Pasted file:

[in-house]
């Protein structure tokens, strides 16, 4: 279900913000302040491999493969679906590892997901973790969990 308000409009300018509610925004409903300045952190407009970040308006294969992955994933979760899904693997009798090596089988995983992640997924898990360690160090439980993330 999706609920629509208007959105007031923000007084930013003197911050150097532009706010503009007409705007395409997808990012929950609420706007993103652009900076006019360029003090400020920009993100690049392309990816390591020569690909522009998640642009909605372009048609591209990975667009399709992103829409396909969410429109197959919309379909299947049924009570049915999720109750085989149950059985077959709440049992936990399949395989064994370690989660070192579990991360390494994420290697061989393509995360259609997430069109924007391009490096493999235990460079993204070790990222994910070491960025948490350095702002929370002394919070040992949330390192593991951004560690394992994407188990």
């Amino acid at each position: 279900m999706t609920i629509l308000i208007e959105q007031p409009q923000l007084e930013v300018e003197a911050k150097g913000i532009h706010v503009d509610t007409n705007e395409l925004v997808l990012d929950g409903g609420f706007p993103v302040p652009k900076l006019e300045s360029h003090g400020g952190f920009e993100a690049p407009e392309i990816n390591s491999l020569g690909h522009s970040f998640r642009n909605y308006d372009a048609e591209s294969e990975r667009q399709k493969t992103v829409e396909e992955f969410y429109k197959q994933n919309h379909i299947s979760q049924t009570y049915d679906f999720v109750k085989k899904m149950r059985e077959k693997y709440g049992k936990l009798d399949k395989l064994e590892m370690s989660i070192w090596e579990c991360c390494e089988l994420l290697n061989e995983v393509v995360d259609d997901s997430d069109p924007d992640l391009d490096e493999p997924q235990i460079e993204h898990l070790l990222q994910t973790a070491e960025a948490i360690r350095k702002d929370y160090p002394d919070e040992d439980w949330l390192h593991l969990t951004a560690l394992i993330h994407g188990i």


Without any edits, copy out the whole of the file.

[in-house]
């Protein structure tokens, strides 16, 4: 279900913000302040491999493969679906590892997901973790969990 308000409009300018509610925004409903300045952190407009970040308006294969992955994933979760899904693997009798090596089988995983992640997924898990360690160090439980993330 999706609920629509208007959105007031923000007084930013003197911050150097532009706010503009007409705007395409997808990012929950609420706007993103652009900076006019360029003090400020920009993100690049392309990816390591020569690909522009998640642009909605372009048609591209990975667009399709992103829409396909969410429109197959919309379909299947049924009570049915999720109750085989149950059985077959709440049992936990399949395989064994370690989660070192579990991360390494994420290697061989393509995360259609997430069109924007391009490096493999235990460079993204070790990222994910070491960025948490350095702002929370002394919070040992949330390192593991951004560690394992994407188990």
């Amino acid at each position: 279900m999706t609920i629509l308000i208007e959105q007031p409009q923000l007084e930013v300018e003197a911050k150097g913000i532009h706010v503009d509610t007409n705007e395409l925004v997808l990012d929950g409903g609420f706007p993103v302040p652009k900076l006019e300045s360029h003090g400020g952190f920009e993100a690049p407009e392309i990816n390591s491999l020569g690909h522009s970040f998640r642009n909605y308006d372009a048609e591209s294969e990975r667009q399709k493969t992103v829409e396909e992955f969410y429109k197959q994933n919309h379909i299947s979760q049924t009570y049915d679906f999720v109750k085989k899904m149950r059985e077959k693997y709440g049992k936990l009798d399949k395989l064994e590892m370690s989660i070192w090596e579990c991360c390494e089988l994420l290697n061989e995983v393509v995360d259609d997901s997430d069109p924007d992640l391009d490096e493999p997924q235990i460079e993204h898990l070790l990222q994910t973790a070491e960025a948490i360690r350095k702002d929370y160090p002394d919070e040992d439980w949330l390192h593991l969990t951004a560690l394992i993330h994407g188990i």